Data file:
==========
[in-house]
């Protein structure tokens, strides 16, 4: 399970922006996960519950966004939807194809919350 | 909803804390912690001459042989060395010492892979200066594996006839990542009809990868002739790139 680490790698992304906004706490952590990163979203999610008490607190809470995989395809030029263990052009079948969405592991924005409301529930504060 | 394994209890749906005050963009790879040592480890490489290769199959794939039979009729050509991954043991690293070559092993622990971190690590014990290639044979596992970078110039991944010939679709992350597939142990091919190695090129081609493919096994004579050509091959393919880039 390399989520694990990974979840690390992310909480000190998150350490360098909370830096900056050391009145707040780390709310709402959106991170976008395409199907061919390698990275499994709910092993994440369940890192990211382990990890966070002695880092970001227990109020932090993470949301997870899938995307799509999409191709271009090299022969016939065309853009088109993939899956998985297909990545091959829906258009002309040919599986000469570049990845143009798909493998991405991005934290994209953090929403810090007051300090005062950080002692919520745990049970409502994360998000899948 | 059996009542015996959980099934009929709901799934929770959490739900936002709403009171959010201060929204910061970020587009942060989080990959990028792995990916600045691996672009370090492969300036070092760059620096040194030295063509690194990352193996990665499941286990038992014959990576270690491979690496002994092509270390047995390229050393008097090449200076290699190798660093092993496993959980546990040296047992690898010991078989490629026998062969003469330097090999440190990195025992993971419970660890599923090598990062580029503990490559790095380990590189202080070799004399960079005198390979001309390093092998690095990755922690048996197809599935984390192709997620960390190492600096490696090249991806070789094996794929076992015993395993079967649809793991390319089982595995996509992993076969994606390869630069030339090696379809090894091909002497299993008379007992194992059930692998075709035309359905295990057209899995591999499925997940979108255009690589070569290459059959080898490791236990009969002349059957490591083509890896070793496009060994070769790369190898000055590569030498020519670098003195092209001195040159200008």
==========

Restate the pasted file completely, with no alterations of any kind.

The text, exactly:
[in-house]
């Protein structure tokens, strides 16, 4: 399970922006996960519950966004939807194809919350 | 909803804390912690001459042989060395010492892979200066594996006839990542009809990868002739790139 680490790698992304906004706490952590990163979203999610008490607190809470995989395809030029263990052009079948969405592991924005409301529930504060 | 394994209890749906005050963009790879040592480890490489290769199959794939039979009729050509991954043991690293070559092993622990971190690590014990290639044979596992970078110039991944010939679709992350597939142990091919190695090129081609493919096994004579050509091959393919880039 390399989520694990990974979840690390992310909480000190998150350490360098909370830096900056050391009145707040780390709310709402959106991170976008395409199907061919390698990275499994709910092993994440369940890192990211382990990890966070002695880092970001227990109020932090993470949301997870899938995307799509999409191709271009090299022969016939065309853009088109993939899956998985297909990545091959829906258009002309040919599986000469570049990845143009798909493998991405991005934290994209953090929403810090007051300090005062950080002692919520745990049970409502994360998000899948 | 059996009542015996959980099934009929709901799934929770959490739900936002709403009171959010201060929204910061970020587009942060989080990959990028792995990916600045691996672009370090492969300036070092760059620096040194030295063509690194990352193996990665499941286990038992014959990576270690491979690496002994092509270390047995390229050393008097090449200076290699190798660093092993496993959980546990040296047992690898010991078989490629026998062969003469330097090999440190990195025992993971419970660890599923090598990062580029503990490559790095380990590189202080070799004399960079005198390979001309390093092998690095990755922690048996197809599935984390192709997620960390190492600096490696090249991806070789094996794929076992015993395993079967649809793991390319089982595995996509992993076969994606390869630069030339090696379809090894091909002497299993008379007992194992059930692998075709035309359905295990057209899995591999499925997940979108255009690589070569290459059959080898490791236990009969002349059957490591083509890896070793496009060994070769790369190898000055590569030498020519670098003195092209001195040159200008």